ISBN: 9780595913091

Category: Poetry

Page: 484

View: 792


Paul Evans, a former Baltimore newspaperman, uses the power of poetry to present a unique look at the decency and respectability of black Americans' lives before, during, and after the Civil Rights Movement in tribute to the Harlem Renaissance. However, Mr. Evans does not stop there. Uniquely, writing as a black man, he also offers poems that express his desire to see a nation that is inclusive and fair to all Americans, not overlooking the working-class white people who have been left out of Martin Luther King's dream. The Harlem Renaissance has taken its rightful place alongside the many literary movements and eras that have comprised American Literature. Through expressive verse, Mr. Evans reflects on the simplicity of an earlier time in a black man's life such as tending a coal furnace, talking to the ice cream man, or in "A Colored Boy at the Ocean" when he writes, Ocean, ocean carry me away/I'm a little colored boy here at play/I care not where your waves might take me to go/As long as getting there is mighty awfully slow. He honors the spirited artists, musicians, and writers who created magic during a dazzling period in American culture. As the centennial of the Harlem Renaissance approaches in 2019, Mr. Evans encourages a revisiting to this special time, resulting in a new appreciation of the importance of the work of the renaissance's writers and poets, in particular, whose work urged America to be what it says it is.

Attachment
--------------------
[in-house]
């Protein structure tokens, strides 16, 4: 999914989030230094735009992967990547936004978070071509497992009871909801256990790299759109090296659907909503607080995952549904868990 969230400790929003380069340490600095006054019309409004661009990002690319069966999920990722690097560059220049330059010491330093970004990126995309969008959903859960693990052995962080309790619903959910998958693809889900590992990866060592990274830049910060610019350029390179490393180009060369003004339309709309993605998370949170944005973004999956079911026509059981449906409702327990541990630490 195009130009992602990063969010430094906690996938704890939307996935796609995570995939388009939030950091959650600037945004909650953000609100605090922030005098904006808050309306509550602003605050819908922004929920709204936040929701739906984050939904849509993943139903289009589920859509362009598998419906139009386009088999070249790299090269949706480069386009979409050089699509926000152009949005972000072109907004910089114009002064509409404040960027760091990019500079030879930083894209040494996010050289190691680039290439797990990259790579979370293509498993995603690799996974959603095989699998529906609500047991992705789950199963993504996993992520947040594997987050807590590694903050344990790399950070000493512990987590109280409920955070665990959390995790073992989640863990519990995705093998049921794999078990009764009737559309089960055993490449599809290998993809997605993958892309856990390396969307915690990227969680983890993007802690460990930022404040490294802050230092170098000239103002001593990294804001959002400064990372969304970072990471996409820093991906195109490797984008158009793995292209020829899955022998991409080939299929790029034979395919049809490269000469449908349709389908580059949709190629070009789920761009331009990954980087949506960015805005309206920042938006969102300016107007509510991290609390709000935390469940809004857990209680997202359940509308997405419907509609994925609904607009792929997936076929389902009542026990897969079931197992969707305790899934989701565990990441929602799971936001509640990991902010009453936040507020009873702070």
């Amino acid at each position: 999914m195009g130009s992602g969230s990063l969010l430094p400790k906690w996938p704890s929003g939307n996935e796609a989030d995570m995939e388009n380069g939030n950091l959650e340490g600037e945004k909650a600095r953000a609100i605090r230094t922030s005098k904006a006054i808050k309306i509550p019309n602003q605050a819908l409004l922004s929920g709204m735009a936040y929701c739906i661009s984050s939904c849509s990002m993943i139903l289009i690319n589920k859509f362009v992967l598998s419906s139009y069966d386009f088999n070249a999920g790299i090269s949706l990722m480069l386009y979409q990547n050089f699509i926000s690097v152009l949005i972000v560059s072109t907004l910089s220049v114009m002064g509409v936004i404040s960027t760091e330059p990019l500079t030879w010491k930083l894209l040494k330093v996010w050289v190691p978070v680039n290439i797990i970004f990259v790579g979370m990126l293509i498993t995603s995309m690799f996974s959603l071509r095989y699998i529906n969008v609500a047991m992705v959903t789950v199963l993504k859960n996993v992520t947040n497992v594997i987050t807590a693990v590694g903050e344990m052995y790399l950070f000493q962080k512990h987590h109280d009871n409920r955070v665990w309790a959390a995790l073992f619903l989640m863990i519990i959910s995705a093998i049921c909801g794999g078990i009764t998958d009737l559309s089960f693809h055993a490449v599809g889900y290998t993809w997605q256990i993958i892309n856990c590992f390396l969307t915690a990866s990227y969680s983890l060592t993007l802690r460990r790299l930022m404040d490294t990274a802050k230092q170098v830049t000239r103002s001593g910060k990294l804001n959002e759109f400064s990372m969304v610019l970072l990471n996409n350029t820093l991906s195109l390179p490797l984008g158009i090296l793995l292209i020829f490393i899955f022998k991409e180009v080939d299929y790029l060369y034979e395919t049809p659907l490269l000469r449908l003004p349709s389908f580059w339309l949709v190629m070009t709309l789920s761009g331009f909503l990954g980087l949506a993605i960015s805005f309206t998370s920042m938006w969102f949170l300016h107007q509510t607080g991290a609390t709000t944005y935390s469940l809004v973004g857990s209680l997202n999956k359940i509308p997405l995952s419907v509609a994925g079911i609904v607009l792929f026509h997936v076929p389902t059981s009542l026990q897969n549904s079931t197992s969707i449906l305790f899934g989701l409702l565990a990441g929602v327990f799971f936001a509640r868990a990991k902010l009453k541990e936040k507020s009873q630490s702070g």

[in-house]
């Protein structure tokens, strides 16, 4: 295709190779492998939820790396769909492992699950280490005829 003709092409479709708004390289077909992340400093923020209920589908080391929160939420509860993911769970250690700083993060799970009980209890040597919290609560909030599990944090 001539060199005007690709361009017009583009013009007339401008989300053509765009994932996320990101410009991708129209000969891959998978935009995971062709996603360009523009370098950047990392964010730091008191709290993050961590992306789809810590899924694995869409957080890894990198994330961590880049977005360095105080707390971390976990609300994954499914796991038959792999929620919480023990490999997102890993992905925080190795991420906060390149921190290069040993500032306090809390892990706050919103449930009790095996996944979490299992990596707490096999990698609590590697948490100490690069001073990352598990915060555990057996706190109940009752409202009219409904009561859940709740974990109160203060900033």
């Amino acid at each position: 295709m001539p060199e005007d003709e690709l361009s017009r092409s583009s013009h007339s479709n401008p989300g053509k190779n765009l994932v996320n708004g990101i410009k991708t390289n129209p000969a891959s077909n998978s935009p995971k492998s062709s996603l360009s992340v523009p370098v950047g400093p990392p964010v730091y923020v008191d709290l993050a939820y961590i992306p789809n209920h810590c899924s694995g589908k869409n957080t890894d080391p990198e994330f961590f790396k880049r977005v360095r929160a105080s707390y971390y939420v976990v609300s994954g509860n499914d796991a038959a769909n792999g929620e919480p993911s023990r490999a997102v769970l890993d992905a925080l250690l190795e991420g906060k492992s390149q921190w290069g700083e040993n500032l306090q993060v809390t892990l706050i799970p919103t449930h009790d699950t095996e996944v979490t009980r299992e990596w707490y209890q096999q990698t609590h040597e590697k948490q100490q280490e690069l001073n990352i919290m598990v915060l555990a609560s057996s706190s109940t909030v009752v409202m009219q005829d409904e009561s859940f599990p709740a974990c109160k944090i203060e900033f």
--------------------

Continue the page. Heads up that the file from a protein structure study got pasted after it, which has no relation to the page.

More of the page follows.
Los Angeles Documentary and the Production of Public History, 1958-1977

Author: Joshua Glick

Publisher: Univ of California Press

ISBN: 0520966910

Category: Performing Arts

Page: 254

View: 1839


Los Angeles Documentary and the Production of Public History, 1958–1977 explores how documentarians working between the election of John F. Kennedy and the Bicentennial created conflicting visions of the recent and more distant American past. Drawing on a wide range of primary documents, Joshua Glick analyzes the films of Hollywood documentarians such as David Wolper and Mel Stuart, along with lesser-known independents and activists such as Kent Mackenzie, Lynne Littman, and Jesús Salvador Treviño. While the former group reinvigorated a Cold War cultural liberalism, the latter group advocated for social justice in a city plagued by severe class stratification and racial segregation. Glick examines how mainstream and alternative filmmakers turned to the archives, civic institutions, and production facilities of Los Angeles in order to both change popular understandings of the city and shape the social consciousness of the nation.

Covering the Body

Author: Barbie Zelizer

Publisher: University of Chicago Press

ISBN: 9780226979700

Category: History

Page: 299

View: 723


Covering the Body (the title refers to the charge given journalists to follow a president) is a powerful reassessment of the media's role in shaping our collective memory of the assassination--at the same time as it used the assassination coverage to legitimize its own role as official interpreter of American reality. Of the more than fifty reporters covering Kennedy in Dallas, no one actually saw the assassination. And faced with a monumentally important story that was continuously breaking, most journalists had no time to verify leads or substantiate reports. Rather, they took discrete moments of their stories and turned them into one coherent narrative, blurring what was and was not "professional" about their coverage.

American Heroes in a Media Age

Author: Susan J. Drucker,Robert S. Cathcart

Publisher: VNR AG

ISBN: 9781881303190

Category: History

Page: 342

View: 9331


This volume explores the relationship of hero to celebrity and the changing role of the hero in American culture. It establishes that the nature of hero and its function in society is a communication phenomenon, which has been and is being altered by the rapid advance of electronic media.